Many environmentally concerned citizens in the US and around the world have been puzzled, if not to say outright disappointed by some of the rulings coming out of the Obama administration, which, in many cases stand in stark contrast to the promises made in the campaign. Examples are almost too numerous to mention. A brief selection includes:
- Caving in to coal companies and other polluters on air quality and ground level ozone standards
- Backing off on labeling toxic coal ash as “hazardous”
- Trade agreements with South Korea, Colombia and Panama have been stripped of most of the provisions intended to protect labor and the environment.
- A campaign promise to restore the Great Lakes died in committee back in March.
- Support for organic and sustainable agriculture did get a boost in the new farm bill, though important risk management provisions have not been implemented.
- Proposals to help fish and wildlife to survive climate change. Funding for these measures have stalled along with the Cap and Trade Bill, which passed the house, but died in the Senate.
Of course, Obama’s green record has had its bright spots as well, including water conservation efforts in the West, increased funding for National Parks and for land and water conservation. Laws have also been passed protecting against wildfires, encouraging farmers to be more energy efficient, and promoting conservation of private lands.
But there is enough inconsistency here to make you wonder who is pulling the strings in DC and translating so many of Obama’s campaign promises into choruses that are much more soothing to the ears of industrial power brokers.
It turns out there is is an obscure, but highly influential group of economists, buried deep in the bowels of the Old Executive Office Building that weigh in regularly on rulings aimed at the protection of public health, worker and consumer safety, and the environment.
The group is known officially as the Office of Information and Regulatory Affairs (OIRA) and it reports to the director of the White House Office of Management and Budget. According to the Executive Order that created the agency during the Reagan era, “Our regulatory system must provide public health, welfare, safety and our environment while promoting economic growth, innovation, competitiveness, and job creation…It must take into account benefits and costs both quantitative and qualitative…”
The group, which consists of a number of political appointees as well as long term civil servants operates in a free-ranging manner, pulling a large number regulatory actions (more than 6,000 over the past ten years) out for review as they see fit.
According to a report on OIRA, published by the Center for Progressive Reform, entitled “Behind Closed Doors at the White House,” more than 80 percent of the rules proposed by the EPA have been changed by OIRA, none of them in the direction of stronger protection.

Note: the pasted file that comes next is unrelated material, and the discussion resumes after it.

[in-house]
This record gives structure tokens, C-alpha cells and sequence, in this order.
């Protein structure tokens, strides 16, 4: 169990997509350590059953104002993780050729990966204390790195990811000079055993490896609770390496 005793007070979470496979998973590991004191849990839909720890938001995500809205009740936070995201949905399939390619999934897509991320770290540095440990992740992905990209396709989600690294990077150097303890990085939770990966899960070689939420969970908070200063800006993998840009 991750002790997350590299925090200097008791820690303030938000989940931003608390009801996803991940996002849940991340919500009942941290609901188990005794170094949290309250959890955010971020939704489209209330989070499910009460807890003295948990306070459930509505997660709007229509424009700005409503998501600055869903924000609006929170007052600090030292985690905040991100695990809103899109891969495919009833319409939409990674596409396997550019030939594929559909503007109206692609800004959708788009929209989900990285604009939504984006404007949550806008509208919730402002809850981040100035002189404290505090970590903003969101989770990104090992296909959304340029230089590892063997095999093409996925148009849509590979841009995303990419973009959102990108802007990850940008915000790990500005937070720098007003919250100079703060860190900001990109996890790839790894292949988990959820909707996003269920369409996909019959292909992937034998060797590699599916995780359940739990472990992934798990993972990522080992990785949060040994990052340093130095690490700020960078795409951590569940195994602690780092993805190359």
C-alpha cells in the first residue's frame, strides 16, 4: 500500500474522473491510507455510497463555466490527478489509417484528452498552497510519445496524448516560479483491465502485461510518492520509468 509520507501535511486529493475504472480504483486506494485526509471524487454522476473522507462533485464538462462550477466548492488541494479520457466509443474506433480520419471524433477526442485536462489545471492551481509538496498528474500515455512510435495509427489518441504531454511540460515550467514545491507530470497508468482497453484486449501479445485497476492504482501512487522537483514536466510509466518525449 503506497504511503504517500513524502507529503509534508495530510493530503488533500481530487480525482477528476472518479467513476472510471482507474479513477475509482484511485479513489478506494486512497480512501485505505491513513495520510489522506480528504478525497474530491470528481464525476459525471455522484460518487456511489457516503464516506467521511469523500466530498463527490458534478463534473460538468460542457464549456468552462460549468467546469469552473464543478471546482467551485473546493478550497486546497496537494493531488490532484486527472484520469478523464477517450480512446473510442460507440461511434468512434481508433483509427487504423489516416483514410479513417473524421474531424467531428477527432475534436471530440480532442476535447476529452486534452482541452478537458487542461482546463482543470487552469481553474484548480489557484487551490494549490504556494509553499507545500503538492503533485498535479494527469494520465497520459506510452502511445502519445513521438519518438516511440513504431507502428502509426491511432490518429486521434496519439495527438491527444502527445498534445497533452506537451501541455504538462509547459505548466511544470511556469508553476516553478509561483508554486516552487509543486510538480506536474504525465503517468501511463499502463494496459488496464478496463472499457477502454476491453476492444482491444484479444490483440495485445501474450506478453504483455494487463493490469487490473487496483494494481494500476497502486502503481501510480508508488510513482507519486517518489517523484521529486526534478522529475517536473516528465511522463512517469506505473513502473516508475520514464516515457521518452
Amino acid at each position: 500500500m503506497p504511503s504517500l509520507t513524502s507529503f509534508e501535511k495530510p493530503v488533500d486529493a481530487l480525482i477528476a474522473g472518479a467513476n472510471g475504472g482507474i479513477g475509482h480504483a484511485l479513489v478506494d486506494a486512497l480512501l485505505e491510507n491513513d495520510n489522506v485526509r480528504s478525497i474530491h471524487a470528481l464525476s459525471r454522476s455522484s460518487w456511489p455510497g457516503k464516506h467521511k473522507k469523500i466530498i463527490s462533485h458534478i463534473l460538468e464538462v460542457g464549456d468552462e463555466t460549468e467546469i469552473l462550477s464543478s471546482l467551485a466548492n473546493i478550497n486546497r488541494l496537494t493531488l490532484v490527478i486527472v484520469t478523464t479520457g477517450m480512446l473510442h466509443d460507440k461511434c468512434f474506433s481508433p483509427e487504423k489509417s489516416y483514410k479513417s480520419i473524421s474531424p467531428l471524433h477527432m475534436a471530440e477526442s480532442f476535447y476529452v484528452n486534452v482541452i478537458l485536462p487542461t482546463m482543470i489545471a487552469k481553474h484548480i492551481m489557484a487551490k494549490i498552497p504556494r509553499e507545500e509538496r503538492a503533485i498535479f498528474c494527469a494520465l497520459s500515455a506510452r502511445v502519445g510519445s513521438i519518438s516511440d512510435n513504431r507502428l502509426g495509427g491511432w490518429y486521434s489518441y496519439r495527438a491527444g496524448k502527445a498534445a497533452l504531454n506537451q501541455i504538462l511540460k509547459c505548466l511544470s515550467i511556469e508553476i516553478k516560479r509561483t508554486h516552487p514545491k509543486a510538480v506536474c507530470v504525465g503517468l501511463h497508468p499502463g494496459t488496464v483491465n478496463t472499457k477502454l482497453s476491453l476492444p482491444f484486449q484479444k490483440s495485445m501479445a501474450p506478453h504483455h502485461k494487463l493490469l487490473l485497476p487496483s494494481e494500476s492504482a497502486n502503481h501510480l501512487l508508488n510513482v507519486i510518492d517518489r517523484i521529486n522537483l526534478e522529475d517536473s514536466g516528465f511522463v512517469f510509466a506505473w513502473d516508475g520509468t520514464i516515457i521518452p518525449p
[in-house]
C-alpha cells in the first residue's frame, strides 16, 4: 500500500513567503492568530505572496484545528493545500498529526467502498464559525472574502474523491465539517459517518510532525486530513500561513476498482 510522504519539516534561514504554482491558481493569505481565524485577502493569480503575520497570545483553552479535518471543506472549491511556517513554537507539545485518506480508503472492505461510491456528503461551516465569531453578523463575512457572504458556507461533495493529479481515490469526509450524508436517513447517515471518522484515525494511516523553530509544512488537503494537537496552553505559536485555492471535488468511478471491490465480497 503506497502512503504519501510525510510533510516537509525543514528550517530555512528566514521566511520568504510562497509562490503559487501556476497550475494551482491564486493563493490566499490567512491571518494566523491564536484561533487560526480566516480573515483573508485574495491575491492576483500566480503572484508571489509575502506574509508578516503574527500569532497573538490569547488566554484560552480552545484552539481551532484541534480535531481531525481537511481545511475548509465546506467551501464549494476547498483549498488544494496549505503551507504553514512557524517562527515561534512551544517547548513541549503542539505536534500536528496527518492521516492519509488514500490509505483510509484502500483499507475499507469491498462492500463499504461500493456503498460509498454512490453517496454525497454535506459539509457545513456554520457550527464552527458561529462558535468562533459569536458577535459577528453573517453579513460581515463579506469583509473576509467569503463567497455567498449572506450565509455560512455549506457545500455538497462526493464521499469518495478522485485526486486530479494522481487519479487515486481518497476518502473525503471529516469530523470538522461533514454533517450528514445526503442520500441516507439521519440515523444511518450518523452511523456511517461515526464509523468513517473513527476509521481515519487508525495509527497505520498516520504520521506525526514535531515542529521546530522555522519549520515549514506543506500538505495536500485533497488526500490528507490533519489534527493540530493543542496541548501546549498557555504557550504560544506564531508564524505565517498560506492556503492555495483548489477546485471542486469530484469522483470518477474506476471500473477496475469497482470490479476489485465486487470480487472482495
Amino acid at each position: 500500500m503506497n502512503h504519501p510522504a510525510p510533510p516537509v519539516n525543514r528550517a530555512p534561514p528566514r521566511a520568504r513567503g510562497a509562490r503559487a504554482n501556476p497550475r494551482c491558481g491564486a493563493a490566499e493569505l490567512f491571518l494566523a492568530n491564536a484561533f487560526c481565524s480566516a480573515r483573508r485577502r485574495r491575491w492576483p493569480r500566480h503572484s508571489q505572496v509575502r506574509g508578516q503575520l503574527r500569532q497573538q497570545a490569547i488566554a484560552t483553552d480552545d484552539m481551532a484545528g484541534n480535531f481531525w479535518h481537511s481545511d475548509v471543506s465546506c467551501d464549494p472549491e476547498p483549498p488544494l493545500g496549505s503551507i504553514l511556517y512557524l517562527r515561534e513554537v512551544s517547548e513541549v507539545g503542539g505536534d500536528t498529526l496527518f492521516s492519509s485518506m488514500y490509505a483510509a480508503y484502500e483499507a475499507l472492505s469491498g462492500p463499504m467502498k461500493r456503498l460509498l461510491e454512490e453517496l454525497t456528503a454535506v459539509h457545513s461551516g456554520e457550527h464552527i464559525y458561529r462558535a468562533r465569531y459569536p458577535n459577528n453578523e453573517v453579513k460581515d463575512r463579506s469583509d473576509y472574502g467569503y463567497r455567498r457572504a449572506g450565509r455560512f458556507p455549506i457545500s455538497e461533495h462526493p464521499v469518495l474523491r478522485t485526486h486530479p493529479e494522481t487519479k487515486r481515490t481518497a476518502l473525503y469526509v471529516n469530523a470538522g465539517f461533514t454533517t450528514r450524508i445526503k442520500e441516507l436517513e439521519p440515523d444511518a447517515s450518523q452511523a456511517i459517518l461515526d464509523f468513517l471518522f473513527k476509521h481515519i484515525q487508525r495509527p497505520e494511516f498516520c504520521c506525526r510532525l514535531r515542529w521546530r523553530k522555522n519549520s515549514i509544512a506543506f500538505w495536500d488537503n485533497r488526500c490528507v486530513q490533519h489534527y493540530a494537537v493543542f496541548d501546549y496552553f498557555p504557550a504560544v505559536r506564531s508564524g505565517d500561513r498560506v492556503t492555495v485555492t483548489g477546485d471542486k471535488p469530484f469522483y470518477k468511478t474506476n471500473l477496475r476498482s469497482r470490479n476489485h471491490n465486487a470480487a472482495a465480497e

The report goes on to say, “Every single study of its performance, including this one, shows that OIRA serves as a one-way ratchet, eroding the protections that agency specialists have decided are necessary under detailed statutory mandates, following years — even decades — of work.”
I know this sounds like something out of a Dan Brown novel, but it does help to explain some of the administration’s inconsistencies. The report continues, “A steady stream of industry lobbyists — appearing some 3,760 times over the ten-year period we studied — uses OIRA as a court of last resort when they fail to convince experts at agencies like the Environmental Protection Agency (EPA), the Food and Drug Administration (FDA), and the Occupational Safety and Health Administration (OSHA) to weaken pending regulations.”
Indeed, a quick perusal of the dashboard on OIRA’s website (See photo), shows that the EPA is the agency with the most regulations under review.
This has become a new tactic for industry lobbyists. If they are not able to defeat a law, they go to OIRA after its passage to weaken it. Some 3,760 meetings were held between lobbyists and OIRA, to discuss, and ultimately weaken regulations from EPA, FDA and OSHA.
While it should be no surprise to learn that these meetings were common during the Bush administration years, sadly, the traffic is even greater these days under Obama. In both cases, more than 80% of the regulations were changed after the meetings with lobbyists, which are not a matter of public record.
I would propose that if we are to have transparency in government, the minutes of these meetings must be made public. Otherwise, the future of our democracy will continue to be determined by slimy creatures operating underneath a rock, making deals that would probably not stand up to the light of day.
[Image Credit: OIRA:White House OMB)]
RP Siegel, PE, is the President of Rain Mountain LLC. He is also the co-author of the eco-thriller Vapor Trails, the first in a series covering the human side of various sustainability issues including energy, food, and water. Like airplanes, we all leave behind a vapor trail. And though we can easily see others’, we rarely see our own.
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